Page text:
Tag Archives: Association of American Publishers

Ebook Sales Up 117%


Gary McLaren wrote in

“The Association of American Publishers (AAP) is reporting today that e-book sales grew by an estimated 117.3% for the year of 2011. For the US publishing companies who report revenue to AAP, e-books (excluding the religious category which is tracked separately) generated revenue of $969.9 million during 2011 compared to $446.3 million in 2010.

2011 was not such a good year for print books however. Adult trade hardcover ($1,293.2m) and paperback ($1,165.6m) fell 17.5% and 15.6% respectively.

E-books have now grown by more than 100% for three consecutive years.

Keep in mind that this data relates to the US market and only reflects those publishers who report sales data to Association of American Publishers. The e-book market is considerably larger than that when all of the smaller and independent publishers are taken into account, and especially if all countries were included in one report.

With such exponential growth it is difficult in the graph above to see the values of e-book sales in the earlier years of 2002 through 2005. Another chart shows e-book revenue growth as reported to AAP for the past 10 years.”


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How Many Books Have Been Sold?

Book Staple

In 2009 the number of books published by the big six traditional commercial publishers in America was 302,000, a number that had been holding steady for many years.  
In 2010 there was a modest 5% growth to 316,000 titles.

Print On Demand titles, which didn’t even really exist 10 years ago, shot up from 1,033,000 titles in 2009 to 2,776,000 in 2010.  It seems like almost everyone is a published author now, almost tripling the number of self-publishing.

Since 2008, e-Book sales have went up by 1039.6% (more than 300% in a given year), while revenue in the same period was also increased by 1274.1%!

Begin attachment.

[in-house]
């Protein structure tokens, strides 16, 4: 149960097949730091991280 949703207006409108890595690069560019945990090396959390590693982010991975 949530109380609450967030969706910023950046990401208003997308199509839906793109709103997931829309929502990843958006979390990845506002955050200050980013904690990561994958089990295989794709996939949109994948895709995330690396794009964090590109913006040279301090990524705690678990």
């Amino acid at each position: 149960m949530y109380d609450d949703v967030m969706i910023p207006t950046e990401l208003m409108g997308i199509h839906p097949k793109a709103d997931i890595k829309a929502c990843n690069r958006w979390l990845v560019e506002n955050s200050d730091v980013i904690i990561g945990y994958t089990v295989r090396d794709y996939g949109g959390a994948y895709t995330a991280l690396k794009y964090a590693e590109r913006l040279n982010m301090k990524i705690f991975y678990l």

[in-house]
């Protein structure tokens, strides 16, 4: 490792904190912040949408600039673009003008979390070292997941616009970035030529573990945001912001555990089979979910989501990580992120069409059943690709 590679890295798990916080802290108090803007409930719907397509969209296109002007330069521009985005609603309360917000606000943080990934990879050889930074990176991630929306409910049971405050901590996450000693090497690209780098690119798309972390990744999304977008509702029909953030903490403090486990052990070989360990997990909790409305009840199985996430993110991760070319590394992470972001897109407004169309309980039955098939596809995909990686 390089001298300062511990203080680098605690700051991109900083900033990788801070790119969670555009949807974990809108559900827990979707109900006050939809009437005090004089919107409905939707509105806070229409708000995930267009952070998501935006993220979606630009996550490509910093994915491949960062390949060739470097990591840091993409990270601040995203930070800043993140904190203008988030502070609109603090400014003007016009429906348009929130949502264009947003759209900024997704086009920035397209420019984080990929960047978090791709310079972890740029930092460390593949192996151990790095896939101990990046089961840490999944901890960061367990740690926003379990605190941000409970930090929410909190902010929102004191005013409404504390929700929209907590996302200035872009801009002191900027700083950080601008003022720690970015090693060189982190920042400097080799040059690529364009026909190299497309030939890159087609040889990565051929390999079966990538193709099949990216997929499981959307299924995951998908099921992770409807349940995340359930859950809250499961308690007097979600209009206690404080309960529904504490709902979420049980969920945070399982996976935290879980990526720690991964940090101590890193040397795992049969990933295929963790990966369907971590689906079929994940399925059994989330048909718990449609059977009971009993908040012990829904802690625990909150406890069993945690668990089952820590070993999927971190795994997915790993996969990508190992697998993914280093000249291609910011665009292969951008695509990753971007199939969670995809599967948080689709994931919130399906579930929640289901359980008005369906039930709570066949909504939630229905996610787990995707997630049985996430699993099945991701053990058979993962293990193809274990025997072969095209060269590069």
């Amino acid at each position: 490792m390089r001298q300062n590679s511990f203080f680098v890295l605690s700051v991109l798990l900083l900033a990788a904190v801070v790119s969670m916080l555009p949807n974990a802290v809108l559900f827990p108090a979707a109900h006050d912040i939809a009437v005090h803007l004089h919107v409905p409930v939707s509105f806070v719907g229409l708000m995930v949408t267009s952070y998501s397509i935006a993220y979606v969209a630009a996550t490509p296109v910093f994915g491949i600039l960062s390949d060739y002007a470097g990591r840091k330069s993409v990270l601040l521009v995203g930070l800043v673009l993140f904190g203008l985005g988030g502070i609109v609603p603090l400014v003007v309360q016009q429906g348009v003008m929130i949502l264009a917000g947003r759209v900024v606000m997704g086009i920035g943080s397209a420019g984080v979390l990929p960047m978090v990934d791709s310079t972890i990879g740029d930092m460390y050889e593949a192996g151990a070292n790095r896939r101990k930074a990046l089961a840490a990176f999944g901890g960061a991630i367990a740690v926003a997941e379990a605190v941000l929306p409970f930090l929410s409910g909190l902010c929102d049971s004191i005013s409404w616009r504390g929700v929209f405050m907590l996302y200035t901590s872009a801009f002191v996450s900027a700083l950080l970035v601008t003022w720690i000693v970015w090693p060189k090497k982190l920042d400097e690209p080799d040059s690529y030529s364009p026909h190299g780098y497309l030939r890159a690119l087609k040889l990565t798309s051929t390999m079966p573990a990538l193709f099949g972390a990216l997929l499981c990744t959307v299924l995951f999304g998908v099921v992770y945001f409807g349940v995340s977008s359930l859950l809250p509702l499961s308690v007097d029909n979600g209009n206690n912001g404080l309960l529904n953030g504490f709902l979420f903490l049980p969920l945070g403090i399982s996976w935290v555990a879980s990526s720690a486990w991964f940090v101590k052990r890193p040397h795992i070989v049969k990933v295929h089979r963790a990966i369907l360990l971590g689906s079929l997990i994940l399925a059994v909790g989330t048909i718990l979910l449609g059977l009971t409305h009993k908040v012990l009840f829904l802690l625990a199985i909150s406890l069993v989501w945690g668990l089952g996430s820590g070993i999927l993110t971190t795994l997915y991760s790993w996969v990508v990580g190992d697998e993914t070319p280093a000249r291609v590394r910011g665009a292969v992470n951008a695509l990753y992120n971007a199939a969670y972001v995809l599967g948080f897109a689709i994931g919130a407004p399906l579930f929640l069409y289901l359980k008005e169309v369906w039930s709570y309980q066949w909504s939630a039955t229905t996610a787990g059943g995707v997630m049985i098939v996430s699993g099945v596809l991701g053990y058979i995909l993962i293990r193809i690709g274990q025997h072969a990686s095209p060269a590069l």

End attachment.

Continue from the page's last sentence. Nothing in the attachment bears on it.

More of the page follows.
E-books vs. Print books
The question about e-books is not if they will pass print, but when.  The short answer is … not yet, but we’ll have a much better idea in January.  Buzz around the young format has been building since the first mass-market e-Reader, the original Kindle, sold out in less than six hours in 2007. Amazon, which has estimated it holds over 70% of the ebook market, has stayed in the spotlight with new devices like the Fire tablet.

Amazon said in May that its digital books were outselling its print books, some pointed out that the company’s numbers refer only to unit sales, which could easily be swayed by the thousands of cheap titles available, many for less than a dollar. In July, Amazon said its Kindle store had 950,000 books on offer – 800,000 of which were $9.99 or less.

The Association of American Publishers, whose membership includes the country’s major publishing houses (only!  not counting smaller presses or POD), released a report on the first five months of 2011, showing that ebook sales had risen to about a fifth of the overall pie during that span, soaring 160% in five months, while total hardcover and paperback sales were both down nearly 20%.

The trend will accelerate as more readers buy dedicated e-Readers as well as tablets and phones that can display the books, which is why this holiday shopping season is important. Analysts have long held up $100 as the line for general acceptance for such devices, and while Amazon’s $199 Fire tablet has drawn much of the attention because of its matchup with the iPad, the company’s two new kindles are $79 and $99 when purchased with advertising.



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